In Maggie Nelson’s genre-indifferent memoir, “The Argonauts,” the poet describes the practice of her partner, multidisciplinary artist Harry Dodge, as “making the brutal tender.” This same phrase comes to mind when thinking about Gladstone Gallery’s summer group show,“Lyric on a Battlefield,” curated by the gallery’s Director of Artist Relations, Miciah Hussey.
Moonlighting as curator is just one of Hussey’s many creative pursuits, which include a Ph.D. in Victorian literature. “I like to cross lines, skid off expected trajectories,” Hussey says. This is something he shares with the quietly subversive group of artists participating in “Lyric on a Battlefield.” Works such as Kandis Williams’s shrine-like Cervical Smile (2016), which appears to portray “ideal femininity,” but quickly gives way a violent repetition. The female images on the mirrored surface never quite line-up for the viewer but are perpetually off-kilter from any angle. There is beauty to the in-between spaces that Williams and the artists of Lyric create.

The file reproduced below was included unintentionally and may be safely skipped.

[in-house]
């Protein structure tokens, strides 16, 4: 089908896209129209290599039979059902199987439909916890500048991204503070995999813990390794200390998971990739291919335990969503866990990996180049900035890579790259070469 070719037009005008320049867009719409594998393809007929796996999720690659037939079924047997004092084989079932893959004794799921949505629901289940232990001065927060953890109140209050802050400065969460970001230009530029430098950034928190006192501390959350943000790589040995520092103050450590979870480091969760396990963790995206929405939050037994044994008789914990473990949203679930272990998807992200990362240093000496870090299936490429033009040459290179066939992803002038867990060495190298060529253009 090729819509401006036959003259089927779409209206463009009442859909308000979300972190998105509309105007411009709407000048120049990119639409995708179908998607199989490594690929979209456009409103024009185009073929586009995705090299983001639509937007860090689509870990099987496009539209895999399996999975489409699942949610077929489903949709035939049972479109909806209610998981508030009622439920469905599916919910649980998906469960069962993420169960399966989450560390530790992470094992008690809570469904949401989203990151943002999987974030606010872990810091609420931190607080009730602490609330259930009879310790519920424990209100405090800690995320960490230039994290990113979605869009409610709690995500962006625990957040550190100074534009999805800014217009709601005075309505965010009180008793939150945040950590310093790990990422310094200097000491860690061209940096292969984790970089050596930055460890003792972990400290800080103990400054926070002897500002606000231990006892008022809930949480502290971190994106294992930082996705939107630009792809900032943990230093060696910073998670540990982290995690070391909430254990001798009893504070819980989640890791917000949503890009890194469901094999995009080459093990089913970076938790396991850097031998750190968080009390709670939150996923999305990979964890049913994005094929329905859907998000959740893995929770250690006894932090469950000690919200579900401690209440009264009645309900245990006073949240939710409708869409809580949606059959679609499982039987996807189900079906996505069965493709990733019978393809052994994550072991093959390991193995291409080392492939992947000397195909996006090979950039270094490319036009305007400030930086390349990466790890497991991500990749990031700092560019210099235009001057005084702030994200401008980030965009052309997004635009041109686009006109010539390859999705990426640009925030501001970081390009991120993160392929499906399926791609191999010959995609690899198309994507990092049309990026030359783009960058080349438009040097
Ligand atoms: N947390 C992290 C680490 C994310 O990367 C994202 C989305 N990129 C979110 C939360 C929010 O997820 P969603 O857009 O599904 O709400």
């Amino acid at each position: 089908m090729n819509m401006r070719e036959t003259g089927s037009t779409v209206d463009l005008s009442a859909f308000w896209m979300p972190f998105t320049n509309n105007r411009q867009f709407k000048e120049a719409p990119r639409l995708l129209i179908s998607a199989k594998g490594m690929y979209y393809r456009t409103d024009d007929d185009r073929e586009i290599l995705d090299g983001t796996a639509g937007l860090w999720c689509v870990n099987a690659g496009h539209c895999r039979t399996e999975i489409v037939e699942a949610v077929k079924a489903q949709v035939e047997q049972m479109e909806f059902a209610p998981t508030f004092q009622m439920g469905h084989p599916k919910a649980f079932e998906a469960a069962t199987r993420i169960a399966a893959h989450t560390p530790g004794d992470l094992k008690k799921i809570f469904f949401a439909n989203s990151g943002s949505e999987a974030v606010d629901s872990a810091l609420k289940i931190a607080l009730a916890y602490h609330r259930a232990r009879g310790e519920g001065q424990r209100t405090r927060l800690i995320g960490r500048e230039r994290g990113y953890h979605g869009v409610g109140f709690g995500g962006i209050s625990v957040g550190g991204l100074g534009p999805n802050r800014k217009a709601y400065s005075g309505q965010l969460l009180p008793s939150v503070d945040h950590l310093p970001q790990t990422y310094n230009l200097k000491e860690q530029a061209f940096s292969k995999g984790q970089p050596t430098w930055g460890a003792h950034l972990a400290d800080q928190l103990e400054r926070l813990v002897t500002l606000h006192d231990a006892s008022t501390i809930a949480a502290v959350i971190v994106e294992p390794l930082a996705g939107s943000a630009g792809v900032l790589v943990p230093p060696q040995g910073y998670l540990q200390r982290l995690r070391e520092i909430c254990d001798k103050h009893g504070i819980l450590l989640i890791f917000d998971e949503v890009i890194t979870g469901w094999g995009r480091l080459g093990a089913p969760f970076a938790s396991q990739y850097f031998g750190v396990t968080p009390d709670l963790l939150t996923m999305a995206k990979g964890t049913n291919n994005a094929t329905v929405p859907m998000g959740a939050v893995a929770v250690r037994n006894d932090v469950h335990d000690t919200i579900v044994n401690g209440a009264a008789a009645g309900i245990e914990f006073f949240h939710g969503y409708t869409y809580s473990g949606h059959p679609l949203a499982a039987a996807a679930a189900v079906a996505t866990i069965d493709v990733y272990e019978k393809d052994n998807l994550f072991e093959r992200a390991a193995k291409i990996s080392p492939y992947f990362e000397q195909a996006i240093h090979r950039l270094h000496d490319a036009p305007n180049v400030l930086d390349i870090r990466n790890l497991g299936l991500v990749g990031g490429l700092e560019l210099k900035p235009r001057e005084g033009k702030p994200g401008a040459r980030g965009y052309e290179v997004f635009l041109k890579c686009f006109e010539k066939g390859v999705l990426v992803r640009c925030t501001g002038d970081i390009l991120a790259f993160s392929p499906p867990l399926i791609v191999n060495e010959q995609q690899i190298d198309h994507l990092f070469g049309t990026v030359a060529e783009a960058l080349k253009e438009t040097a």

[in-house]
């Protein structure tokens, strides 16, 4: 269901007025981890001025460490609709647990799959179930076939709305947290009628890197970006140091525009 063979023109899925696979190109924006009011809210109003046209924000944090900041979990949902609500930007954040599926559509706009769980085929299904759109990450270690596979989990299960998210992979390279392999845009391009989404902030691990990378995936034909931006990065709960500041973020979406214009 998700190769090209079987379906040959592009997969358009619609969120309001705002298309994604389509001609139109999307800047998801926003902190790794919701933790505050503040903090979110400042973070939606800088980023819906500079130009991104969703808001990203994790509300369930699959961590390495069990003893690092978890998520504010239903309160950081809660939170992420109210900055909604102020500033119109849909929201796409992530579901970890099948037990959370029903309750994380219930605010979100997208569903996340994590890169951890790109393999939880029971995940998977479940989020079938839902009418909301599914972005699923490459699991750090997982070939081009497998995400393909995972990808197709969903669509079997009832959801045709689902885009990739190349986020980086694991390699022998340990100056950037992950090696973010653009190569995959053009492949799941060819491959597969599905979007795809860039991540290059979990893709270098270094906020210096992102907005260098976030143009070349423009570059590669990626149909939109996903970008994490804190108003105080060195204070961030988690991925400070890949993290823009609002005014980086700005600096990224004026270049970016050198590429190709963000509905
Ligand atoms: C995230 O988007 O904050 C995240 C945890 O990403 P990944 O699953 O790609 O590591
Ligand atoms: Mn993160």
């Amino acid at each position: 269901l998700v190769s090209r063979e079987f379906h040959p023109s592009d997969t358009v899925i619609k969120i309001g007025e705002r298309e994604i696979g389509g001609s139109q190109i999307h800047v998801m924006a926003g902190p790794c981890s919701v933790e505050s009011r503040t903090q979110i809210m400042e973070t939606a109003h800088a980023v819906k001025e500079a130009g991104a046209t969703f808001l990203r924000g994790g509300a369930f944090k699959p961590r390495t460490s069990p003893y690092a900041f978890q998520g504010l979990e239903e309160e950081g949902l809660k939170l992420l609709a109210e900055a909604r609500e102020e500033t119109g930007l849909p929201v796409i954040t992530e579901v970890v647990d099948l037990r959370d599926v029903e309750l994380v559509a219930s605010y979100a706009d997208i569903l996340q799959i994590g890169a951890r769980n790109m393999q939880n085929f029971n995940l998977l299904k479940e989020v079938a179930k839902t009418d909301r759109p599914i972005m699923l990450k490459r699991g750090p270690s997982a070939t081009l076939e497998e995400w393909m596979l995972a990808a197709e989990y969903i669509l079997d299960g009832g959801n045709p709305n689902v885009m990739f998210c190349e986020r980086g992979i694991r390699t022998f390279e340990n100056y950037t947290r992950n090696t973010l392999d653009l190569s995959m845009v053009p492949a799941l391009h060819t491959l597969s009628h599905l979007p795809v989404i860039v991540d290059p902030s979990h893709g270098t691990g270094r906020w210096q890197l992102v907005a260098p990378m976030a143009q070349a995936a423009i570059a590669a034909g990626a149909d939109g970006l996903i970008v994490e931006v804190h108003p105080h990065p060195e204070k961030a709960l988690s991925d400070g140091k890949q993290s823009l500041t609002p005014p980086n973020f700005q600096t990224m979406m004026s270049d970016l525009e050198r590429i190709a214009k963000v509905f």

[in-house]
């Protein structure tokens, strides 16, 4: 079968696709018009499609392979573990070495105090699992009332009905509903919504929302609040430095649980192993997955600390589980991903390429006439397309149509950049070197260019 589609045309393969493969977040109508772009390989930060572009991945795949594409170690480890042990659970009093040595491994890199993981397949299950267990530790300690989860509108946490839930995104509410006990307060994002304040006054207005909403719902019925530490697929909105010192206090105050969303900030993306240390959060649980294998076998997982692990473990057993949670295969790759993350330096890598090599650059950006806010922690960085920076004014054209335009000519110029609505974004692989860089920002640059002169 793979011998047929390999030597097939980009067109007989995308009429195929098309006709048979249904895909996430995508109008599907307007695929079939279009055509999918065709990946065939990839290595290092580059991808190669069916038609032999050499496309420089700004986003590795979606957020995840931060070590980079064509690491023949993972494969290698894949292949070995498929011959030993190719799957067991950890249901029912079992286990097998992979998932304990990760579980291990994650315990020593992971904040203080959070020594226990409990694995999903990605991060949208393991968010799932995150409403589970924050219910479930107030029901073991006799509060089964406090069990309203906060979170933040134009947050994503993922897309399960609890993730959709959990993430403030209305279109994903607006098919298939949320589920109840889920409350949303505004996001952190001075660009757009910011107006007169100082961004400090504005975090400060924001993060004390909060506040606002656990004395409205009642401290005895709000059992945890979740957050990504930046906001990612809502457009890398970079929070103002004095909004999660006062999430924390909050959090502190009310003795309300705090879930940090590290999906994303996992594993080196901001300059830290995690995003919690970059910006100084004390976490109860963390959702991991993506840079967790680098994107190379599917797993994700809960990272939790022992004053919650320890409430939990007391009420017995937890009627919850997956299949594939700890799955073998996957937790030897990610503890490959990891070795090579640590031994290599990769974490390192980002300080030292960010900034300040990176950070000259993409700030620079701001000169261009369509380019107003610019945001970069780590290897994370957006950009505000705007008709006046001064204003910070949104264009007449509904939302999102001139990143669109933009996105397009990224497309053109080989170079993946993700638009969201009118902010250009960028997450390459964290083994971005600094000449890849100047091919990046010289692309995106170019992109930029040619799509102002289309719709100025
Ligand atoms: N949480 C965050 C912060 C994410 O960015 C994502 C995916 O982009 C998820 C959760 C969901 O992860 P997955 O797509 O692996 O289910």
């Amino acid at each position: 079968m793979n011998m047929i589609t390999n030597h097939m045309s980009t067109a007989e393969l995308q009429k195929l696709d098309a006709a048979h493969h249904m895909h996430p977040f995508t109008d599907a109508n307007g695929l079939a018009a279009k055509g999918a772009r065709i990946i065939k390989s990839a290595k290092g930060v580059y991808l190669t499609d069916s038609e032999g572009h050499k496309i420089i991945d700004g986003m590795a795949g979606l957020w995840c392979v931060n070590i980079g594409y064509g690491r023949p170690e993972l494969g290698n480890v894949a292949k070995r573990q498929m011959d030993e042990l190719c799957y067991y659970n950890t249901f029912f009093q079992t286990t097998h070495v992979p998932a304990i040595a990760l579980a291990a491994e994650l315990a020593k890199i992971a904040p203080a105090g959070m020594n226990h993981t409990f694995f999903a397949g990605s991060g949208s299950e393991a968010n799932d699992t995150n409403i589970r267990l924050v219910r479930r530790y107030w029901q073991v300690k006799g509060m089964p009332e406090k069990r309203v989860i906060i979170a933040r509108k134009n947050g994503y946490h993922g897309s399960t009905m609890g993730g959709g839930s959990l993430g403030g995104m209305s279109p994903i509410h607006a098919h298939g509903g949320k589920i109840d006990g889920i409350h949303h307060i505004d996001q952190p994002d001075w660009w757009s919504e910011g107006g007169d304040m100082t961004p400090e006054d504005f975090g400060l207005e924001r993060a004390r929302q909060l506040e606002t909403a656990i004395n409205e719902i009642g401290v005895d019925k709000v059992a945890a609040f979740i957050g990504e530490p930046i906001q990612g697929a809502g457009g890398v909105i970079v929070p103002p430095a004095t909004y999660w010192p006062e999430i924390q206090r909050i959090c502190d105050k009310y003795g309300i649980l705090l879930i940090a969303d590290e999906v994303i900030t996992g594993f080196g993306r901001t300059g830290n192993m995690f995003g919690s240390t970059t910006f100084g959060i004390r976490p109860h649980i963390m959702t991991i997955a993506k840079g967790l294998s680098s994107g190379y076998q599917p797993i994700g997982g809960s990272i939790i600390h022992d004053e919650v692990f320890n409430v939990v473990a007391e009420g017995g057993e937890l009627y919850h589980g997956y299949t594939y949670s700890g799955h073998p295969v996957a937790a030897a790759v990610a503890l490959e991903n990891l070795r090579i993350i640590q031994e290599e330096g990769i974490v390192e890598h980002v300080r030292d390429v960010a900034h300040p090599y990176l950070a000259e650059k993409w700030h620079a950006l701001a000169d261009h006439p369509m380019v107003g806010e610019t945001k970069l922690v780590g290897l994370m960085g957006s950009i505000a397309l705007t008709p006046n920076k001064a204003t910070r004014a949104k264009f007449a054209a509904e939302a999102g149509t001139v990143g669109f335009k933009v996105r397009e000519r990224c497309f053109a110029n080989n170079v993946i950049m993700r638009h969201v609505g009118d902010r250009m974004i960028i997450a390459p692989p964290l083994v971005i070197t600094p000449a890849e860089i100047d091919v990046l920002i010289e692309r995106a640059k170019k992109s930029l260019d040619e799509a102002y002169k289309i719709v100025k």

Recently, Hussey spoke with Cultured about his current show, his unconventional career path in the arts and the type of work he responds to in this politically fraught moment.
“Lyric on a Battlefield” takes its name from a line in poem by Adrienne Rich, specifically “No one writes lyric on a battlefield.” I’m curious about the language surrounding the exhibition. Titles are always so hard… my knee jerk reaction is always to be punny, but that wasn’t apt for this show. Rather, as I had been reading a lot of poetry recently: Lucie Brock Broido, M. NourbeSe Philip, Emily Dickinson. I came upon Rich’s poem in the new volume of her collected works. First, I was struck by the urgent beauty in those lines, and then I realized that was what my show was asserting: in our fraught violent political and social climate, maybe we must assert the lyrical—that subjective account of one’s own experience—as something we must contend with as we seek political and ethical justice.